Nov 18, 2013; Pittsburgh, PA, USA; Pittsburgh Penguins goalie Marc-Andre Fleury (29) makes a save against Anaheim Ducks center Andrew Cogliano (7) during the third period at the CONSOL Energy Center. The Penguins won 3-1. Mandatory Credit: Charles LeClaire-USA TODAY Sports

Why is Pittsburgh Penguins goalie Marc-Andre Fleury so good in shootouts?

Although Pittsburgh Penguins goalie Marc-Andre Fleury wasn’t at his absolute best Wednesday night in New York, he certainly finished on a high, denying all five Rangers shootout attempts as the Pens skated out of Madison Square Garden with a 4-3 victory.

His counterpart Henrik Lundqvist almost matched Fleury in the shootout, stopping the likes of Chris Kunitz, Sidney Crosby, Jussi Jokinen and Pascal Dupuis before Brandon Sutter went five-hole in the fifth round to give Pittsburgh its fifth straight win.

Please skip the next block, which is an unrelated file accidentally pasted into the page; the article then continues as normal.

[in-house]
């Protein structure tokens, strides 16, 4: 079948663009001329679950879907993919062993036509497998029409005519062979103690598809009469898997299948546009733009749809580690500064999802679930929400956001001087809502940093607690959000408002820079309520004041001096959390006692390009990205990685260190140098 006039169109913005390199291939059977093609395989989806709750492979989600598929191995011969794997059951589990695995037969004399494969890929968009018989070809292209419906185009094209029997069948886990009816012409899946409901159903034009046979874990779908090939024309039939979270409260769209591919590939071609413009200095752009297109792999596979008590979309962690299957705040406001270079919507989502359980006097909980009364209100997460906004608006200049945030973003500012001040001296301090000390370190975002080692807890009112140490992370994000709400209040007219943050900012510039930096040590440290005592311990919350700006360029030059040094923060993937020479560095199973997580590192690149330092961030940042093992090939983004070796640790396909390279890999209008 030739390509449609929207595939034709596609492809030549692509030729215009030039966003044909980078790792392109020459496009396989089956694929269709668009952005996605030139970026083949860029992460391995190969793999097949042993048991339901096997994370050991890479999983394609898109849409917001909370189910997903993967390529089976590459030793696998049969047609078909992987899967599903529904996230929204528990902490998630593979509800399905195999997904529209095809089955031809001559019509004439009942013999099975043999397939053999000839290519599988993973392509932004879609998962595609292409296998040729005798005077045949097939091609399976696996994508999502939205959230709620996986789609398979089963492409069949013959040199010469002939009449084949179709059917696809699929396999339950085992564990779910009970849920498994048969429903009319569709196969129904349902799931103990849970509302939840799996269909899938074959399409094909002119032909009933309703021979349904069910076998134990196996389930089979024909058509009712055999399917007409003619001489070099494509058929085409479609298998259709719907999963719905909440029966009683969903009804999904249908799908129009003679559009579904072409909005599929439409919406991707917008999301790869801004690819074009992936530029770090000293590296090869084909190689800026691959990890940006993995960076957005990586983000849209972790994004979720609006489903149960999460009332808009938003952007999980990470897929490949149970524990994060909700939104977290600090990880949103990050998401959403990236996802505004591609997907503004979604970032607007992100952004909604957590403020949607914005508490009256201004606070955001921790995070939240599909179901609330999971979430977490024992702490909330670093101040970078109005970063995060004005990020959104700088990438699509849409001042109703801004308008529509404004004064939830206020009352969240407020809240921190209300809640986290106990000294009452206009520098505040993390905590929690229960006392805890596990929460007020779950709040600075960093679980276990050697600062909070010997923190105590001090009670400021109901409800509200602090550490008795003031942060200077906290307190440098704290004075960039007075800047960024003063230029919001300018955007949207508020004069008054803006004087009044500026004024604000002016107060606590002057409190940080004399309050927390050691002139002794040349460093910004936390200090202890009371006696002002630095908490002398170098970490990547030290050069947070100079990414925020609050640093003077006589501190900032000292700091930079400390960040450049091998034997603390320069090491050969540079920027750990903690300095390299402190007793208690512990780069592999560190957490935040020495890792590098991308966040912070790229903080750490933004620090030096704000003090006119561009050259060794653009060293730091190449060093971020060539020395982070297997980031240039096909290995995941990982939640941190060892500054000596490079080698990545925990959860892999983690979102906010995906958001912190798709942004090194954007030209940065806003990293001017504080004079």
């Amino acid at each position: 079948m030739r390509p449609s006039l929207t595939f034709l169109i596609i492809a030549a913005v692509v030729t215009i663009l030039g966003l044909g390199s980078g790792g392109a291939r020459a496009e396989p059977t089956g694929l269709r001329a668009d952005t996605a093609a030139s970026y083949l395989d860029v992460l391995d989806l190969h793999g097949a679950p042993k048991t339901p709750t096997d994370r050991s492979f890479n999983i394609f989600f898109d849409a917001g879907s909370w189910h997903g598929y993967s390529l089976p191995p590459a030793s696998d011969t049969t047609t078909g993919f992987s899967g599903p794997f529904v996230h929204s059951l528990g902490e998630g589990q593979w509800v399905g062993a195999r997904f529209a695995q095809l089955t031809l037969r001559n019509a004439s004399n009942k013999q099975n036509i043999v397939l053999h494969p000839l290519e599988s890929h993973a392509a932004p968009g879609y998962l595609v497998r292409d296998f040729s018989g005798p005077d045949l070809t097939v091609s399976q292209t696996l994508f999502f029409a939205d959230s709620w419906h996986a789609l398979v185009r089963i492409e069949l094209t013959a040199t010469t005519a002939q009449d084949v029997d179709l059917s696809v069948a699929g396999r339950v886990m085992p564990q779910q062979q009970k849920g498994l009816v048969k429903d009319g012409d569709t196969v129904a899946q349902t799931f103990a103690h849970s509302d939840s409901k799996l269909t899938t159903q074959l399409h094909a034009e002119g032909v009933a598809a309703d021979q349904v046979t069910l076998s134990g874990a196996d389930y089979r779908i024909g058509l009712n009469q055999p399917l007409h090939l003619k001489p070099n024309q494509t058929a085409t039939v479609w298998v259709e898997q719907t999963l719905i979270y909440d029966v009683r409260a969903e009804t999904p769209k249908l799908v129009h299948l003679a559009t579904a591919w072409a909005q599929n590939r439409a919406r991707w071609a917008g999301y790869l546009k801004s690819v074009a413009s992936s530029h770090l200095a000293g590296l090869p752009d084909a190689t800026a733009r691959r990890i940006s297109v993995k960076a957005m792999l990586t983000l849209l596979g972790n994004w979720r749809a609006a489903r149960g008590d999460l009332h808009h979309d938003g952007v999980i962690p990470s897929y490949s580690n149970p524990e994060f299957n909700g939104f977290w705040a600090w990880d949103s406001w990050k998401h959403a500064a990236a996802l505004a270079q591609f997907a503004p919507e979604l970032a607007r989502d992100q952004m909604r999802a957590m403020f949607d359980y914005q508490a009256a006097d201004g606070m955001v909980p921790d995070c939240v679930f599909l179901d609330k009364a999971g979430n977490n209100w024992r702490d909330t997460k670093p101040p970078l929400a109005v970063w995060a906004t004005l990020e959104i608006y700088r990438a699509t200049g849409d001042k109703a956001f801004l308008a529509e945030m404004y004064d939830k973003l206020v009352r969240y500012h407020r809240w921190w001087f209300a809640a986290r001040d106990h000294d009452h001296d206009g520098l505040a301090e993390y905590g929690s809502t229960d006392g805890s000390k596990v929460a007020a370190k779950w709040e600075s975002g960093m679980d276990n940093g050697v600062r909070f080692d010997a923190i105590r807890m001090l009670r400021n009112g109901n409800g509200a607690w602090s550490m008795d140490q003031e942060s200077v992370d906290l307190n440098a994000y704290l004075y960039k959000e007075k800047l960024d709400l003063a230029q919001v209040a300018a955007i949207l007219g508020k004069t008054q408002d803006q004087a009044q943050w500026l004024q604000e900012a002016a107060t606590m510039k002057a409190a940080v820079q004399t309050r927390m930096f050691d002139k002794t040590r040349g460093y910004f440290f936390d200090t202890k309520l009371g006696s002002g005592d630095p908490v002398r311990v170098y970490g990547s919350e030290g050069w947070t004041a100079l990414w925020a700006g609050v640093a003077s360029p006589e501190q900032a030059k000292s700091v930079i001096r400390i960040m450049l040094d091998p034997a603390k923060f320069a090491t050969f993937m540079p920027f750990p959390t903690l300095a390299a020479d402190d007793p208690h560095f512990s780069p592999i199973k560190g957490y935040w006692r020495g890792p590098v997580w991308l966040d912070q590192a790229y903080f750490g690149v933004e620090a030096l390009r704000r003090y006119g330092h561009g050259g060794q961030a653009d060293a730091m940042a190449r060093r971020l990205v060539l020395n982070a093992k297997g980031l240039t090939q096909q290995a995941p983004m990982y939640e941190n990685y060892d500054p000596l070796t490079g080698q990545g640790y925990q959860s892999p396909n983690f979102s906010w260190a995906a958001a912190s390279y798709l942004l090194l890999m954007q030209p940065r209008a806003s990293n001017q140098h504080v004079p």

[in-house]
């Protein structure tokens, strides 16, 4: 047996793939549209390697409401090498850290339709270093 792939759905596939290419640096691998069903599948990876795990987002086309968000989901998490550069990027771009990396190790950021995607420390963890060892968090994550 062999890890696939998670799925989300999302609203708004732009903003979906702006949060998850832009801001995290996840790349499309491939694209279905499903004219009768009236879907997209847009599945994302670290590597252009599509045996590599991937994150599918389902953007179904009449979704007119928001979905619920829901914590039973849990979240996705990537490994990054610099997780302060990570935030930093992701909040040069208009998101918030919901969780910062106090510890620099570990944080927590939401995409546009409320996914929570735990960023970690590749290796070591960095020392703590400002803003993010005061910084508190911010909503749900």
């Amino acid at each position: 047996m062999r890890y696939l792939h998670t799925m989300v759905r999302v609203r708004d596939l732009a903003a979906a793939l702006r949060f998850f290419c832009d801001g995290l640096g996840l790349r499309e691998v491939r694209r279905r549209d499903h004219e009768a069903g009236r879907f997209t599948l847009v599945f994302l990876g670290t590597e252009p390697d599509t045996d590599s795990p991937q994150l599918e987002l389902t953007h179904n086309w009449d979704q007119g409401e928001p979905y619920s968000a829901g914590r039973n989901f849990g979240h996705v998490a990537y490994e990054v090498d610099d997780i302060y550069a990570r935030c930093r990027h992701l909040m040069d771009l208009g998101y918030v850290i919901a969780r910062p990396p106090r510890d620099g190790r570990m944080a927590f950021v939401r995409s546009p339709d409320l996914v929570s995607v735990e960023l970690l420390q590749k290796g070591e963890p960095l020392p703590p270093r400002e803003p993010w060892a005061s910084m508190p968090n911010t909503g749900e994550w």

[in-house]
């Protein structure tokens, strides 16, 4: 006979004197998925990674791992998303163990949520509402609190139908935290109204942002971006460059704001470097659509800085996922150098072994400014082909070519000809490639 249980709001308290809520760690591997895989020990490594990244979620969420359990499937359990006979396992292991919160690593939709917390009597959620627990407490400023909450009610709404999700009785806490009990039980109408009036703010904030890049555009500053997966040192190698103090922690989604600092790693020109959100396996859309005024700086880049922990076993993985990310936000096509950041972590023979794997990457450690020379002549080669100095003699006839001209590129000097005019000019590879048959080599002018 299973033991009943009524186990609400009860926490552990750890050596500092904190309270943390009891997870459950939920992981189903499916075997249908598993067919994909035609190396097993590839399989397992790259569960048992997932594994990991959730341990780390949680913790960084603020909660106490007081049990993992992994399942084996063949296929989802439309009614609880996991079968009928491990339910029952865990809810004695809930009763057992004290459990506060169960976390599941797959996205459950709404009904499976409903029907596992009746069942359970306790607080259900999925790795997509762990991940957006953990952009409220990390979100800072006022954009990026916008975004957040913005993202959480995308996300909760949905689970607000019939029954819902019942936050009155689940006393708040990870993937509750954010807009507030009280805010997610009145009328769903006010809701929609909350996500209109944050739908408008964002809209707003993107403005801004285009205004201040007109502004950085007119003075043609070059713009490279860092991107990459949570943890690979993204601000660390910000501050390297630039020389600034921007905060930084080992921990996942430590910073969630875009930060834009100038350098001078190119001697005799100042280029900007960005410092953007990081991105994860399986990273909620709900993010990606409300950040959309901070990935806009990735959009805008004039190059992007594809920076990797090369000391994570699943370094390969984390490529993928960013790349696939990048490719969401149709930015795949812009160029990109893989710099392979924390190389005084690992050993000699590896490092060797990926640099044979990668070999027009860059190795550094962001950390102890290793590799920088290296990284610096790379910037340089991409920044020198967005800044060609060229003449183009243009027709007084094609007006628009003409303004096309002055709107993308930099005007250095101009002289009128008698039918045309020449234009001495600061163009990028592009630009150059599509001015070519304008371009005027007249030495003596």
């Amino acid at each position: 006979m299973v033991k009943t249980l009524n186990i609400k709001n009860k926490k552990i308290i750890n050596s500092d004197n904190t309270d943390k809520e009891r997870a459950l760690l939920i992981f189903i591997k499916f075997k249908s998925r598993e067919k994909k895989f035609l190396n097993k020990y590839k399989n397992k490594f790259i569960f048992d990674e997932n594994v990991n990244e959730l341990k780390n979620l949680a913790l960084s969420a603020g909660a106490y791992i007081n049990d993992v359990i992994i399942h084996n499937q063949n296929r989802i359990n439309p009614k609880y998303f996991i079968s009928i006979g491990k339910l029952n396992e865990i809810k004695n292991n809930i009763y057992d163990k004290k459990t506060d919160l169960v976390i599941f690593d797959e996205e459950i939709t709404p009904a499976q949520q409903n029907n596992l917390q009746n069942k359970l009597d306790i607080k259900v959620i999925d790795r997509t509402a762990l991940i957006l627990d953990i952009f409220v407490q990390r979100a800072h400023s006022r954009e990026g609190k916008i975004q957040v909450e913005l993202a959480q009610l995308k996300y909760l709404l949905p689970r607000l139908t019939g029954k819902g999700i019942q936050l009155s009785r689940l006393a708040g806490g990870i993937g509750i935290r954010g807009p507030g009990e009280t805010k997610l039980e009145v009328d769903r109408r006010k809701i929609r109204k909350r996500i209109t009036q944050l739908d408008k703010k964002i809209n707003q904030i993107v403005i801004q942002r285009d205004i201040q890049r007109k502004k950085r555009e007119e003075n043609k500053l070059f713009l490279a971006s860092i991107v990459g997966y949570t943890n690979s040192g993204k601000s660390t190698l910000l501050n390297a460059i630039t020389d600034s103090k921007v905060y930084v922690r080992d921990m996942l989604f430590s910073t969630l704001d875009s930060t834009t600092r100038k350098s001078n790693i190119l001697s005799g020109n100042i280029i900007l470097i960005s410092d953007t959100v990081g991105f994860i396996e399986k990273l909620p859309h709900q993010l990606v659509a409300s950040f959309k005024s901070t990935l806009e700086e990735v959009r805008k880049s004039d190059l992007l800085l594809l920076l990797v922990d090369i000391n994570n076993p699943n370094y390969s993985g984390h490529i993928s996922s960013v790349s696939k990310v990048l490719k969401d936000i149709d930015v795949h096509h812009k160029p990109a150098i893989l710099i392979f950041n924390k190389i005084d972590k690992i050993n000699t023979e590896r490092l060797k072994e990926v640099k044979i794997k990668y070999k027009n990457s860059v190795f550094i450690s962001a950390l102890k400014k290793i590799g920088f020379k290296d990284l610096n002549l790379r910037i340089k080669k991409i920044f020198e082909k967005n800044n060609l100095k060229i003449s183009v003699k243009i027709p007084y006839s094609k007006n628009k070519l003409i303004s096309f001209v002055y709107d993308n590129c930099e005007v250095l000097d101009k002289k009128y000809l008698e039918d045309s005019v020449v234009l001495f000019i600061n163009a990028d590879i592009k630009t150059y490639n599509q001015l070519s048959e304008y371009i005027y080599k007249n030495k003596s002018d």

That the game ended with a first-class goaltending exhibition was no surprise: among active netminders with at least 20 career shootouts, Fleury (.773) and Lundqvist (.759) are first and third in save percentage, respectively. Partially as a result of Fleury’s shootout excellence, the Penguins have 57 wins and a .655 winning percentage in the tiebreaker, both of which are NHL bests.

As we know, Fleury has been a good-but-not-great goalie for most of his 10-year Penguins career. His previous best save percentage for a season in which he played more than 35 games is .918, a mark he is on pace to top if he can stay near his current .924 pace.

Beyond statistics, Fleury has struggled with bouts of inconsistency – most notably in the Pens’ last four playoff appearances – which have downgraded his reputation in Pittsburgh and around the NHL. However, the 29-year-old always looks comfortable is when the game comes down to a series of one-on-one battles.

Fleury’s clean sheet Wednesday night put all his shootout prowess on display: